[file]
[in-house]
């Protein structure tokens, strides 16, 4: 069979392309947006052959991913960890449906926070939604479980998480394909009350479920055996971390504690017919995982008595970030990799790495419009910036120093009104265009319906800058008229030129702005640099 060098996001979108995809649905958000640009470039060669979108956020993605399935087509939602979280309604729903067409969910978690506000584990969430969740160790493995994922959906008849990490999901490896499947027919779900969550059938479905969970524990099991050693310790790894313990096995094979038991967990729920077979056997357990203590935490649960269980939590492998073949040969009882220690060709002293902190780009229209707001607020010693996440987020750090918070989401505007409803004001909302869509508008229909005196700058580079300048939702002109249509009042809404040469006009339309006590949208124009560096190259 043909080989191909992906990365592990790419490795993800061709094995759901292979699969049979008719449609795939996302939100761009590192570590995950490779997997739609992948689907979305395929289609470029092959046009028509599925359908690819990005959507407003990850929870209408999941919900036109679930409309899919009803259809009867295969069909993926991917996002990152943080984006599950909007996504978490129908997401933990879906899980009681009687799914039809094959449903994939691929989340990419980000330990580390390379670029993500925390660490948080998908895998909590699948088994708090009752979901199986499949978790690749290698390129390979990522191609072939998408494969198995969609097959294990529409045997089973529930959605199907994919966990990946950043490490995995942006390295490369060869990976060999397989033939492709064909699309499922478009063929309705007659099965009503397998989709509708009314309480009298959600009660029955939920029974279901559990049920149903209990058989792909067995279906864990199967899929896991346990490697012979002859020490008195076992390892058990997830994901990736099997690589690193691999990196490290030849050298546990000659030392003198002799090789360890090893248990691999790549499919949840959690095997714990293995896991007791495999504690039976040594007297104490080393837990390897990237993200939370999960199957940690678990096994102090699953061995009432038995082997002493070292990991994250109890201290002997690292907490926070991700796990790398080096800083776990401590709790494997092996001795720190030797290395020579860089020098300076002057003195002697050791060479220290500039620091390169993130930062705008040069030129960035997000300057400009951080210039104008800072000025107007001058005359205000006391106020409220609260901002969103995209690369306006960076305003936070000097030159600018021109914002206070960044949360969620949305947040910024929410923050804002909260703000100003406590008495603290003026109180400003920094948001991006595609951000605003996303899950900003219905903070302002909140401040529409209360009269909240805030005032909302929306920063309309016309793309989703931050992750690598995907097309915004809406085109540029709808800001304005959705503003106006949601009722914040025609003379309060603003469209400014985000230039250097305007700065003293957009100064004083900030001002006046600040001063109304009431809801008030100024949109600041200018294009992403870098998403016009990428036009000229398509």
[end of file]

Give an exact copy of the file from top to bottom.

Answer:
[in-house]
């Protein structure tokens, strides 16, 4: 069979392309947006052959991913960890449906926070939604479980998480394909009350479920055996971390504690017919995982008595970030990799790495419009910036120093009104265009319906800058008229030129702005640099 060098996001979108995809649905958000640009470039060669979108956020993605399935087509939602979280309604729903067409969910978690506000584990969430969740160790493995994922959906008849990490999901490896499947027919779900969550059938479905969970524990099991050693310790790894313990096995094979038991967990729920077979056997357990203590935490649960269980939590492998073949040969009882220690060709002293902190780009229209707001607020010693996440987020750090918070989401505007409803004001909302869509508008229909005196700058580079300048939702002109249509009042809404040469006009339309006590949208124009560096190259 043909080989191909992906990365592990790419490795993800061709094995759901292979699969049979008719449609795939996302939100761009590192570590995950490779997997739609992948689907979305395929289609470029092959046009028509599925359908690819990005959507407003990850929870209408999941919900036109679930409309899919009803259809009867295969069909993926991917996002990152943080984006599950909007996504978490129908997401933990879906899980009681009687799914039809094959449903994939691929989340990419980000330990580390390379670029993500925390660490948080998908895998909590699948088994708090009752979901199986499949978790690749290698390129390979990522191609072939998408494969198995969609097959294990529409045997089973529930959605199907994919966990990946950043490490995995942006390295490369060869990976060999397989033939492709064909699309499922478009063929309705007659099965009503397998989709509708009314309480009298959600009660029955939920029974279901559990049920149903209990058989792909067995279906864990199967899929896991346990490697012979002859020490008195076992390892058990997830994901990736099997690589690193691999990196490290030849050298546990000659030392003198002799090789360890090893248990691999790549499919949840959690095997714990293995896991007791495999504690039976040594007297104490080393837990390897990237993200939370999960199957940690678990096994102090699953061995009432038995082997002493070292990991994250109890201290002997690292907490926070991700796990790398080096800083776990401590709790494997092996001795720190030797290395020579860089020098300076002057003195002697050791060479220290500039620091390169993130930062705008040069030129960035997000300057400009951080210039104008800072000025107007001058005359205000006391106020409220609260901002969103995209690369306006960076305003936070000097030159600018021109914002206070960044949360969620949305947040910024929410923050804002909260703000100003406590008495603290003026109180400003920094948001991006595609951000605003996303899950900003219905903070302002909140401040529409209360009269909240805030005032909302929306920063309309016309793309989703931050992750690598995907097309915004809406085109540029709808800001304005959705503003106006949601009722914040025609003379309060603003469209400014985000230039250097305007700065003293957009100064004083900030001002006046600040001063109304009431809801008030100024949109600041200018294009992403870098998403016009990428036009000229398509």